In the young 2012-2013 season, the Penn State men’s basketball has already become familiar with adversity.
The Nittany Lions’ (3-2) poor shooting has been their most consistent problem so far, as the team has shot a miserable .231 from the field.
On Nov. 18, the Lions had a wrench thrown into their season when All-Big Ten guard Tim Frazier ruptured his Achilles against Akron and was shut down for the year.
The fall of Frazier, who was leading the team with 16.3 points per game, was expected to exacerbate the problems of an already struggling offense. However, something finally clicked for the Lions as they shot 36.8 from the field and 38.6 from three-point range en route to a 60-57 win over Bucknell last Friday.
Freshman Brandon Taylor had a break out game for the Penn State, knocking down a number of open jumpers including four from three-point territory to finish with 16 points on 6-11 shooting.
“That’s a confident kid,” coach Pat Chambers said. “He missed his first few and some might be gun shy, not him he just kept shooting it.”
Despite being a newcomer to the college game, the freshman has dealt with his share of adversity as well since coming to Penn State. After developing plantar fasciitis following his high school career, Taylor was forced to stay off of his feet and did not touch the court for a two month span.
While out of action, the 6-foot-7 forward ballooned from his high school playing weight of 230 to 260 pounds. Taylor entered training camp out of shape.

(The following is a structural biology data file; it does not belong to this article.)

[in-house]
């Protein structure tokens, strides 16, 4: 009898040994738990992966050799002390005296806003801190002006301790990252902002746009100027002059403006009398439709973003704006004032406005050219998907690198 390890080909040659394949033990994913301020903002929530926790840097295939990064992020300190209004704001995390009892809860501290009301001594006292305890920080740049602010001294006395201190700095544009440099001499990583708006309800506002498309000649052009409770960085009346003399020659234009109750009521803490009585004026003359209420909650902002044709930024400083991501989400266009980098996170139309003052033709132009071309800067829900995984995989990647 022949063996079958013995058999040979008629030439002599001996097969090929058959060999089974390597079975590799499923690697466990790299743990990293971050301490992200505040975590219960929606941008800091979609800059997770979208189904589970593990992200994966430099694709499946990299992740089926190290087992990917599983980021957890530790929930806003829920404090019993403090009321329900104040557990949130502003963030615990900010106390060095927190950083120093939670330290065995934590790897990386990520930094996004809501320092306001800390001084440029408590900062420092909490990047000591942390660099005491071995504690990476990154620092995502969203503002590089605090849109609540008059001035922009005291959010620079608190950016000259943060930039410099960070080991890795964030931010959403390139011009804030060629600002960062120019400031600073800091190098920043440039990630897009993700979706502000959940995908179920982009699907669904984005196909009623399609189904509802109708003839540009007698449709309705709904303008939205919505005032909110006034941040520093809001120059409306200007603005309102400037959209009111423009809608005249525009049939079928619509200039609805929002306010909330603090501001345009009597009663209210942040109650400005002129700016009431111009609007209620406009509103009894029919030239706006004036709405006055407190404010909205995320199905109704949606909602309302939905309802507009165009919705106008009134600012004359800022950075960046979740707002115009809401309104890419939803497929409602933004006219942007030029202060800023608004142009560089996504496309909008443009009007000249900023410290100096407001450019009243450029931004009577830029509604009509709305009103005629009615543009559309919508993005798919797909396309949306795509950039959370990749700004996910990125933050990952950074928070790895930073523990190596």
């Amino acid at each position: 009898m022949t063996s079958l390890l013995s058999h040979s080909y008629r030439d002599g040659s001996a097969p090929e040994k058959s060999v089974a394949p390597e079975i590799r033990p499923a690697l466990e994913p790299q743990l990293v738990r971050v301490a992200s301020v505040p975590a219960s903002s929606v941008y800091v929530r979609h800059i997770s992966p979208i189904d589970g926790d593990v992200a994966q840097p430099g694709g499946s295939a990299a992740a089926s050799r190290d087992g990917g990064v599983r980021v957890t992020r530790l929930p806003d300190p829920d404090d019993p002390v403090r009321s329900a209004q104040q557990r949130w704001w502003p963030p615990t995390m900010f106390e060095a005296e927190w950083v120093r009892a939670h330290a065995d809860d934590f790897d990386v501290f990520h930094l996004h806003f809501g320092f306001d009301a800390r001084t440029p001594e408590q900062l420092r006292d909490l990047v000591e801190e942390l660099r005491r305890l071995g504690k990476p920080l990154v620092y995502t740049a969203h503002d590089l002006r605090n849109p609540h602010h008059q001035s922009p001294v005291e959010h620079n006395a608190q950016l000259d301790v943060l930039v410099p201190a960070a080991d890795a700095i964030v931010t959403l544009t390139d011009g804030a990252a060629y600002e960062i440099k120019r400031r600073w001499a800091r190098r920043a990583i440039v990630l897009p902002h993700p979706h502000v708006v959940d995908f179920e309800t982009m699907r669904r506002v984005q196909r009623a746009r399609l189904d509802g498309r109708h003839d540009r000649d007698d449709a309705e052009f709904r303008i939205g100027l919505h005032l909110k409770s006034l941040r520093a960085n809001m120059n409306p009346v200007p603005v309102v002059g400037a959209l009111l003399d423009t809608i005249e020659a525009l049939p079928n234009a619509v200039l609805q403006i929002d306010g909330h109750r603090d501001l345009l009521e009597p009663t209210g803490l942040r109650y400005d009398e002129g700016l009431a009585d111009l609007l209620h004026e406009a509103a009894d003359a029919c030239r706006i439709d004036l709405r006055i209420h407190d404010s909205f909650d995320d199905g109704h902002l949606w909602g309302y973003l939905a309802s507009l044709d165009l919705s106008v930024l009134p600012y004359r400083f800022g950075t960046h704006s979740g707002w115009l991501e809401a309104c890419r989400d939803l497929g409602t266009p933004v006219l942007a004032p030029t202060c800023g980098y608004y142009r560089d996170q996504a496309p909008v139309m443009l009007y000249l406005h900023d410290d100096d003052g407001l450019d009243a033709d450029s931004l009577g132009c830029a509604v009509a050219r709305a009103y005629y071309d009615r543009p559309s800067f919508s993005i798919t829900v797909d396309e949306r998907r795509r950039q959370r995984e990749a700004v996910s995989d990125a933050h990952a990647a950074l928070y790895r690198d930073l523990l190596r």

“Coming in from the summer I had a lot of adversity,” Taylor said “During the workouts it was hard but it was easy losing the weight from all that running.”
After working his way down to 235 pounds, Taylor looks as though he will develop into a weapon for the Lions. The Tabernacle, N.J. native has been a pleasant surprise on the Lions roster, playing 76 minutes in five games. Taylor’s teammates have been impressed with his transformation.
“He was here with the rest of the team working hard in the summertime. You got to give credit to the lifting staff,” sophomore Ross Travis said. “Brad [Pantall] and all them just pushing us all the time, getting everybody's weights down and those who needed to gain weight, getting their weight up.”
His ability to knock down opener jumpers will be important as guard D.J. Newbill attracts more double teams with the absence of Frazier.
Taylor was able to do just that, working several pick and pop plays with Newbill for open looks in last Friday’s game.
Chambers said Bucknell soft-blitzed Newbill and threw different defensive schemes at the guard to confuse him.
“I don't know if Bucknell thought much of Brandon Taylor because we're only five games in,” Chambers said. “He hasn't really done much. We know in practice what he's capable of. He has a lot of confidence, that kid. We just brought him in and did a little roll replace and he was ready to shoot.”
According to Chambers, Taylor’s performance has earned him a spot in the starting lineup where his production is only expected to improve.
“It felt great being able to start, but starting or not I just go in there and play as hard as I can,” Taylor said. “I’m a freshman, I’m new so I’m just trying to learn how to play with the other guys. They’ve been there and in coaches system so I’m just trying to get into it.”